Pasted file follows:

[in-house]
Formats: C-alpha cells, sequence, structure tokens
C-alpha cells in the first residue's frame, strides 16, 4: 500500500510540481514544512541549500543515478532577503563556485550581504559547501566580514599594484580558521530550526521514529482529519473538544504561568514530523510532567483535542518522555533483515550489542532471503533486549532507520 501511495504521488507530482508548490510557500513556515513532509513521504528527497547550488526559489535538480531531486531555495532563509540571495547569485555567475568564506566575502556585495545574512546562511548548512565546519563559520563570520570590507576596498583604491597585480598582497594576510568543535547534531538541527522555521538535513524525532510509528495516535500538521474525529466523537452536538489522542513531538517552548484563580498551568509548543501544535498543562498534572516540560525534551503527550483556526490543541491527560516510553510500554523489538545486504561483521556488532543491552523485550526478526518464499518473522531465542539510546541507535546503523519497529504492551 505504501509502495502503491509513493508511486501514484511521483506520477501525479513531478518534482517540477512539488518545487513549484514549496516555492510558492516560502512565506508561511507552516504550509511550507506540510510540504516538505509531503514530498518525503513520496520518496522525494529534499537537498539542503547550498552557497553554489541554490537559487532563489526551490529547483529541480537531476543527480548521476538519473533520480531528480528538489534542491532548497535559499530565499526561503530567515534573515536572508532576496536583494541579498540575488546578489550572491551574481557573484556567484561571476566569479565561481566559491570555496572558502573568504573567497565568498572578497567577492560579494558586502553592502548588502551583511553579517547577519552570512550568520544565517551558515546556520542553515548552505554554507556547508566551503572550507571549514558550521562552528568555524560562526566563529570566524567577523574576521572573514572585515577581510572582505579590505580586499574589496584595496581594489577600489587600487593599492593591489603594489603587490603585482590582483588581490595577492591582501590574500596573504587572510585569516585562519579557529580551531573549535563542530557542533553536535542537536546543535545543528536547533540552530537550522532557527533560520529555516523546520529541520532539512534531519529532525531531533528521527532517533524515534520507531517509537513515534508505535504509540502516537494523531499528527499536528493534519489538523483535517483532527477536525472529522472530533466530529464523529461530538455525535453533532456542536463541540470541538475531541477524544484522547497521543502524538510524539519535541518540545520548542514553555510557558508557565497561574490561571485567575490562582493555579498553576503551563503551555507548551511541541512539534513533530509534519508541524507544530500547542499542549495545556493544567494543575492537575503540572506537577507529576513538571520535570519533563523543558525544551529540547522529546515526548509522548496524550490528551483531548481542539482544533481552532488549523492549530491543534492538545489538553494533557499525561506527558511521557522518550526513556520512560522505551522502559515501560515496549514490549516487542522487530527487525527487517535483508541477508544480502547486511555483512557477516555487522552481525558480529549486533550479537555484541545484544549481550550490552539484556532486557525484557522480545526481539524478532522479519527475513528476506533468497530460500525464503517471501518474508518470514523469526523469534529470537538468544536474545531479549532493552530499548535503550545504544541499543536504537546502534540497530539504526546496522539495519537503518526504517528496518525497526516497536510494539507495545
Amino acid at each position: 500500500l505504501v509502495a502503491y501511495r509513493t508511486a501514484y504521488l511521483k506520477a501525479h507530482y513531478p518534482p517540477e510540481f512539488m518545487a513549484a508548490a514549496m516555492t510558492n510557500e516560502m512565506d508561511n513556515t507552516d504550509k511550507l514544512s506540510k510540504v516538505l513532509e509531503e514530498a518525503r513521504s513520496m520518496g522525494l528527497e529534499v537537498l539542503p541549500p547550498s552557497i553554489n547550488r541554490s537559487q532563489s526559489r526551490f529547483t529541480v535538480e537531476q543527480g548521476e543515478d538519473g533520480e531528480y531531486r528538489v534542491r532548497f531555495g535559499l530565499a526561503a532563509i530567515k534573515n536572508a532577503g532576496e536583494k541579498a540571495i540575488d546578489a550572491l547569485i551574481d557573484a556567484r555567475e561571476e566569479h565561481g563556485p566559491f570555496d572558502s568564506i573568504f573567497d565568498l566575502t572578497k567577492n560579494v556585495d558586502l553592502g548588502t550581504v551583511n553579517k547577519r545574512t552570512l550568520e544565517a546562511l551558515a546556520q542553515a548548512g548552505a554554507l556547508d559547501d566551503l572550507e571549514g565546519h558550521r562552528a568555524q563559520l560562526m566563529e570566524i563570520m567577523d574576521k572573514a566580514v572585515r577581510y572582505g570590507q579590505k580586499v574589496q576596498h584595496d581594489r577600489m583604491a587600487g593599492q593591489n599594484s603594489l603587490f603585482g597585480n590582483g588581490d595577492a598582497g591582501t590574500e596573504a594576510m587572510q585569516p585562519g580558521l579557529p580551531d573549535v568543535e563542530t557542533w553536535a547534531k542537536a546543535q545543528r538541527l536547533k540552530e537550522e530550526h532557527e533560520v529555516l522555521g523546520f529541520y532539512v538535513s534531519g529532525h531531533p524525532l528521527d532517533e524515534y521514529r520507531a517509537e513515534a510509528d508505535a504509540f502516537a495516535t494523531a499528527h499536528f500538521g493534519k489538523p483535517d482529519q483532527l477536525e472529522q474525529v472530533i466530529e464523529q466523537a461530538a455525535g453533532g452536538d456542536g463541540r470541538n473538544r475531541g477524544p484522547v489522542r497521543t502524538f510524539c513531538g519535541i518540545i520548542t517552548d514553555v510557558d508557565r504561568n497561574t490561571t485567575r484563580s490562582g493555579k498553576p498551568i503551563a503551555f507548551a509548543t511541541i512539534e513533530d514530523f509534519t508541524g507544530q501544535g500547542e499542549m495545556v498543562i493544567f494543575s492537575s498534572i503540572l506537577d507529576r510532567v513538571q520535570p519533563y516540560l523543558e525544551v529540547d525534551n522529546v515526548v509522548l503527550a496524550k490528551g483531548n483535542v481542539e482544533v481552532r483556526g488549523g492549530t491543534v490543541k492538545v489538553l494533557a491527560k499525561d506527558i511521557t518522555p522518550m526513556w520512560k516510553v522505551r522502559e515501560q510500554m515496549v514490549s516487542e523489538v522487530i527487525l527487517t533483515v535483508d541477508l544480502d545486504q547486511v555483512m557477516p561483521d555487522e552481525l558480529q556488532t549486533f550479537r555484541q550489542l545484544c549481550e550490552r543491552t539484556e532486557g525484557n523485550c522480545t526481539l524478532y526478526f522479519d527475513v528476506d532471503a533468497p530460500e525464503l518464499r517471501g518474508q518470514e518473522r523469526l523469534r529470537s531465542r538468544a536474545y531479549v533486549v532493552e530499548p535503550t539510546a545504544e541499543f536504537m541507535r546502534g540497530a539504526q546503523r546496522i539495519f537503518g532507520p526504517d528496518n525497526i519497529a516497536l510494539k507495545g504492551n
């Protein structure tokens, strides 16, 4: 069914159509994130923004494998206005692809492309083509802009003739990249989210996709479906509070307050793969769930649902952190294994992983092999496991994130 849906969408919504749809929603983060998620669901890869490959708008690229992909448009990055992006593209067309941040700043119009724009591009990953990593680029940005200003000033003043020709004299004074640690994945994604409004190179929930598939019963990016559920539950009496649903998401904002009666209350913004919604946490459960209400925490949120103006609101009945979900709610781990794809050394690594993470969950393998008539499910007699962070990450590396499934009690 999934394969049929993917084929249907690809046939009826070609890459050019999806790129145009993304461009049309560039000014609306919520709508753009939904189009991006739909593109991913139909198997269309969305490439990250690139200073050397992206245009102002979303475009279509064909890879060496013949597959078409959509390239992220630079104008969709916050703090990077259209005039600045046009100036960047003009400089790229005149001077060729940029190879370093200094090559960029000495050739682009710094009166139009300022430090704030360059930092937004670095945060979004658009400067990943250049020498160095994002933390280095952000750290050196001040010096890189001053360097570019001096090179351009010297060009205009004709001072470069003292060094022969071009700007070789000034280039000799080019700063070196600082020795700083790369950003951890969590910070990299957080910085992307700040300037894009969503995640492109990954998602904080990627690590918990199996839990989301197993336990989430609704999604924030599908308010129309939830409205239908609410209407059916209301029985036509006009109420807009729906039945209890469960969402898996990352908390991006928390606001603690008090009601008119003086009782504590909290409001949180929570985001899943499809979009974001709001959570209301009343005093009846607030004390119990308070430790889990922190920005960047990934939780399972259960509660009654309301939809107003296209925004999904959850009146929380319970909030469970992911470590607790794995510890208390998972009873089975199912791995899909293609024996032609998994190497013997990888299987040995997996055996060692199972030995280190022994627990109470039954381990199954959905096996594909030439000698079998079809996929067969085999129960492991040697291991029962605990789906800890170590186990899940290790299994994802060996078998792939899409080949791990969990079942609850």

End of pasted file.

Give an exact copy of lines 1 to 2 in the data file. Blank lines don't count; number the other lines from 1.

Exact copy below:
[in-house]
Formats: C-alpha cells, sequence, structure tokens